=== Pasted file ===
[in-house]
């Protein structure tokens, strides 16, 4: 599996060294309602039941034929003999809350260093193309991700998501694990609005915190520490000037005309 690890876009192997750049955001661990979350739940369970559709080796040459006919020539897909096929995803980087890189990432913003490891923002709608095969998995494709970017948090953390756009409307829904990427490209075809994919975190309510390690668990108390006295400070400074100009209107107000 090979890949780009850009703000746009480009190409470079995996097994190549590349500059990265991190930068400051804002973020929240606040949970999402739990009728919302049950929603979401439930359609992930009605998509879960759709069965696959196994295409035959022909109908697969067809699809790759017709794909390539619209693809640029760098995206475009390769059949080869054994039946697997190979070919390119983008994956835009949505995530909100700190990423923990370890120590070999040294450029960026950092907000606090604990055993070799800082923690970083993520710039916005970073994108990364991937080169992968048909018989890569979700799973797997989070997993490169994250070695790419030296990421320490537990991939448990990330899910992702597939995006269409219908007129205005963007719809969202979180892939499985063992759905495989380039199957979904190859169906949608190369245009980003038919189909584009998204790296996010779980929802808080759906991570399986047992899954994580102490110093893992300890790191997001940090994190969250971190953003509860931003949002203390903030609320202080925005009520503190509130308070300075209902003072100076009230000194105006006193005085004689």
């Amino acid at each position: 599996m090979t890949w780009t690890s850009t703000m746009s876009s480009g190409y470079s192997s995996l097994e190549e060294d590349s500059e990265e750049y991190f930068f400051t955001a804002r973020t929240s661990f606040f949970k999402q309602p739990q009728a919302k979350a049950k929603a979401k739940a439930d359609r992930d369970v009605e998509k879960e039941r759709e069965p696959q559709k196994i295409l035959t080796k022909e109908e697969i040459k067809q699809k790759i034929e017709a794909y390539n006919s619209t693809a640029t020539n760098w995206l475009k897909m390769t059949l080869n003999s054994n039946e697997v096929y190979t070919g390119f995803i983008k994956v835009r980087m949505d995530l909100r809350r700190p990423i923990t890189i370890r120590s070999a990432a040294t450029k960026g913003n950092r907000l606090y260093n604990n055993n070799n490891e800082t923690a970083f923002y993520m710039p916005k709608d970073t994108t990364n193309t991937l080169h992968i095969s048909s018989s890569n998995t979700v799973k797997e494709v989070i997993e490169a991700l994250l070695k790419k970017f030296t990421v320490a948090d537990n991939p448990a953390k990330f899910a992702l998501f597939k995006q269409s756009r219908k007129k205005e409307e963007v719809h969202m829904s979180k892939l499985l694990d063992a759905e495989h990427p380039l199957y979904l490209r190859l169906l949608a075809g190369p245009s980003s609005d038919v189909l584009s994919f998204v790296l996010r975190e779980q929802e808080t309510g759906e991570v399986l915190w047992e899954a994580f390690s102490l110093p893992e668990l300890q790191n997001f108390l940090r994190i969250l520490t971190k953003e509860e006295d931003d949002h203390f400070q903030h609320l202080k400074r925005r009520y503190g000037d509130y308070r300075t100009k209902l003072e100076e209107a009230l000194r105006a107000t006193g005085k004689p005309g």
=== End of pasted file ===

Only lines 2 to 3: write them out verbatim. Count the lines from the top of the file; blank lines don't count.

């Protein structure tokens, strides 16, 4: 599996060294309602039941034929003999809350260093193309991700998501694990609005915190520490000037005309 690890876009192997750049955001661990979350739940369970559709080796040459006919020539897909096929995803980087890189990432913003490891923002709608095969998995494709970017948090953390756009409307829904990427490209075809994919975190309510390690668990108390006295400070400074100009209107107000 090979890949780009850009703000746009480009190409470079995996097994190549590349500059990265991190930068400051804002973020929240606040949970999402739990009728919302049950929603979401439930359609992930009605998509879960759709069965696959196994295409035959022909109908697969067809699809790759017709794909390539619209693809640029760098995206475009390769059949080869054994039946697997190979070919390119983008994956835009949505995530909100700190990423923990370890120590070999040294450029960026950092907000606090604990055993070799800082923690970083993520710039916005970073994108990364991937080169992968048909018989890569979700799973797997989070997993490169994250070695790419030296990421320490537990991939448990990330899910992702597939995006269409219908007129205005963007719809969202979180892939499985063992759905495989380039199957979904190859169906949608190369245009980003038919189909584009998204790296996010779980929802808080759906991570399986047992899954994580102490110093893992300890790191997001940090994190969250971190953003509860931003949002203390903030609320202080925005009520503190509130308070300075209902003072100076009230000194105006006193005085004689």
């Amino acid at each position: 599996m090979t890949w780009t690890s850009t703000m746009s876009s480009g190409y470079s192997s995996l097994e190549e060294d590349s500059e990265e750049y991190f930068f400051t955001a804002r973020t929240s661990f606040f949970k999402q309602p739990q009728a919302k979350a049950k929603a979401k739940a439930d359609r992930d369970v009605e998509k879960e039941r759709e069965p696959q559709k196994i295409l035959t080796k022909e109908e697969i040459k067809q699809k790759i034929e017709a794909y390539n006919s619209t693809a640029t020539n760098w995206l475009k897909m390769t059949l080869n003999s054994n039946e697997v096929y190979t070919g390119f995803i983008k994956v835009r980087m949505d995530l909100r809350r700190p990423i923990t890189i370890r120590s070999a990432a040294t450029k960026g913003n950092r907000l606090y260093n604990n055993n070799n490891e800082t923690a970083f923002y993520m710039p916005k709608d970073t994108t990364n193309t991937l080169h992968i095969s048909s018989s890569n998995t979700v799973k797997e494709v989070i997993e490169a991700l994250l070695k790419k970017f030296t990421v320490a948090d537990n991939p448990a953390k990330f899910a992702l998501f597939k995006q269409s756009r219908k007129k205005e409307e963007v719809h969202m829904s979180k892939l499985l694990d063992a759905e495989h990427p380039l199957y979904l490209r190859l169906l949608a075809g190369p245009s980003s609005d038919v189909l584009s994919f998204v790296l996010r975190e779980q929802e808080t309510g759906e991570v399986l915190w047992e899954a994580f390690s102490l110093p893992e668990l300890q790191n997001f108390l940090r994190i969250l520490t971190k953003e509860e006295d931003d949002h203390f400070q903030h609320l202080k400074r925005r009520y503190g000037d509130y308070r300075t100009k209902l003072e100076e209107a009230l000194r105006a107000t006193g005085k004689p005309g």